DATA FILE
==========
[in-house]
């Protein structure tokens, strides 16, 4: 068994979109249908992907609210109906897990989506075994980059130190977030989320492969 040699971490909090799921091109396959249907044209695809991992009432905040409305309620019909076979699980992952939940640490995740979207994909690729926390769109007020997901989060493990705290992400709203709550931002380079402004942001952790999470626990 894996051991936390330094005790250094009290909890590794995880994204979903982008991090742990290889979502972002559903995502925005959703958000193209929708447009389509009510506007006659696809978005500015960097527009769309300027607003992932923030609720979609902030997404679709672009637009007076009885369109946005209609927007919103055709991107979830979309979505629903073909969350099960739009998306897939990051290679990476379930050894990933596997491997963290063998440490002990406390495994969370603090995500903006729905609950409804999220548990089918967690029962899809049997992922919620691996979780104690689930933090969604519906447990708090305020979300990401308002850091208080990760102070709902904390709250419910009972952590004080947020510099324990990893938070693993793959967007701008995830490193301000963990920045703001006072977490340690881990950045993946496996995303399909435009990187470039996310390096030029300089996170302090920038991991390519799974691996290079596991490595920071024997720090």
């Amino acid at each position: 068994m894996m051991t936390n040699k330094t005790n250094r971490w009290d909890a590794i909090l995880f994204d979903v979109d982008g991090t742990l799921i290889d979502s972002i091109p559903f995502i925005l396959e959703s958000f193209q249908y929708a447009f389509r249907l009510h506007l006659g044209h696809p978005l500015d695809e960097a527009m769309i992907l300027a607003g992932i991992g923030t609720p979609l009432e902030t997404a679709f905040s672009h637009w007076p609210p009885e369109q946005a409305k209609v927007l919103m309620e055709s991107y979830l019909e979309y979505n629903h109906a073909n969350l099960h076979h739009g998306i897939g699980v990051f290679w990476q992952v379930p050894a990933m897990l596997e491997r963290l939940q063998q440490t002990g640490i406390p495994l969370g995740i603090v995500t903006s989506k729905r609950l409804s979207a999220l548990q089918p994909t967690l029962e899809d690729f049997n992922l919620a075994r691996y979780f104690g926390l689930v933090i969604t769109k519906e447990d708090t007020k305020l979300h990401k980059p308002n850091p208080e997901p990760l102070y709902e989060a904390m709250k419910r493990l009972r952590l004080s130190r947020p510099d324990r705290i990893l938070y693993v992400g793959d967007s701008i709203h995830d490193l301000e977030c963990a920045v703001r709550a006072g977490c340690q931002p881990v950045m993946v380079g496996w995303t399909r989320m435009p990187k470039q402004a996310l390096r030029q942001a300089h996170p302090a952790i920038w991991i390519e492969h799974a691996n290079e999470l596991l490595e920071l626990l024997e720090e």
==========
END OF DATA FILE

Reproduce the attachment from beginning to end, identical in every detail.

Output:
[in-house]
């Protein structure tokens, strides 16, 4: 068994979109249908992907609210109906897990989506075994980059130190977030989320492969 040699971490909090799921091109396959249907044209695809991992009432905040409305309620019909076979699980992952939940640490995740979207994909690729926390769109007020997901989060493990705290992400709203709550931002380079402004942001952790999470626990 894996051991936390330094005790250094009290909890590794995880994204979903982008991090742990290889979502972002559903995502925005959703958000193209929708447009389509009510506007006659696809978005500015960097527009769309300027607003992932923030609720979609902030997404679709672009637009007076009885369109946005209609927007919103055709991107979830979309979505629903073909969350099960739009998306897939990051290679990476379930050894990933596997491997963290063998440490002990406390495994969370603090995500903006729905609950409804999220548990089918967690029962899809049997992922919620691996979780104690689930933090969604519906447990708090305020979300990401308002850091208080990760102070709902904390709250419910009972952590004080947020510099324990990893938070693993793959967007701008995830490193301000963990920045703001006072977490340690881990950045993946496996995303399909435009990187470039996310390096030029300089996170302090920038991991390519799974691996290079596991490595920071024997720090």
């Amino acid at each position: 068994m894996m051991t936390n040699k330094t005790n250094r971490w009290d909890a590794i909090l995880f994204d979903v979109d982008g991090t742990l799921i290889d979502s972002i091109p559903f995502i925005l396959e959703s958000f193209q249908y929708a447009f389509r249907l009510h506007l006659g044209h696809p978005l500015d695809e960097a527009m769309i992907l300027a607003g992932i991992g923030t609720p979609l009432e902030t997404a679709f905040s672009h637009w007076p609210p009885e369109q946005a409305k209609v927007l919103m309620e055709s991107y979830l019909e979309y979505n629903h109906a073909n969350l099960h076979h739009g998306i897939g699980v990051f290679w990476q992952v379930p050894a990933m897990l596997e491997r963290l939940q063998q440490t002990g640490i406390p495994l969370g995740i603090v995500t903006s989506k729905r609950l409804s979207a999220l548990q089918p994909t967690l029962e899809d690729f049997n992922l919620a075994r691996y979780f104690g926390l689930v933090i969604t769109k519906e447990d708090t007020k305020l979300h990401k980059p308002n850091p208080e997901p990760l102070y709902e989060a904390m709250k419910r493990l009972r952590l004080s130190r947020p510099d324990r705290i990893l938070y693993v992400g793959d967007s701008i709203h995830d490193l301000e977030c963990a920045v703001r709550a006072g977490c340690q931002p881990v950045m993946v380079g496996w995303t399909r989320m435009p990187k470039q402004a996310l390096r030029q942001a300089h996170p302090a952790i920038w991991i390519e492969h799974a691996n290079e999470l596991l490595e920071l626990l024997e720090e």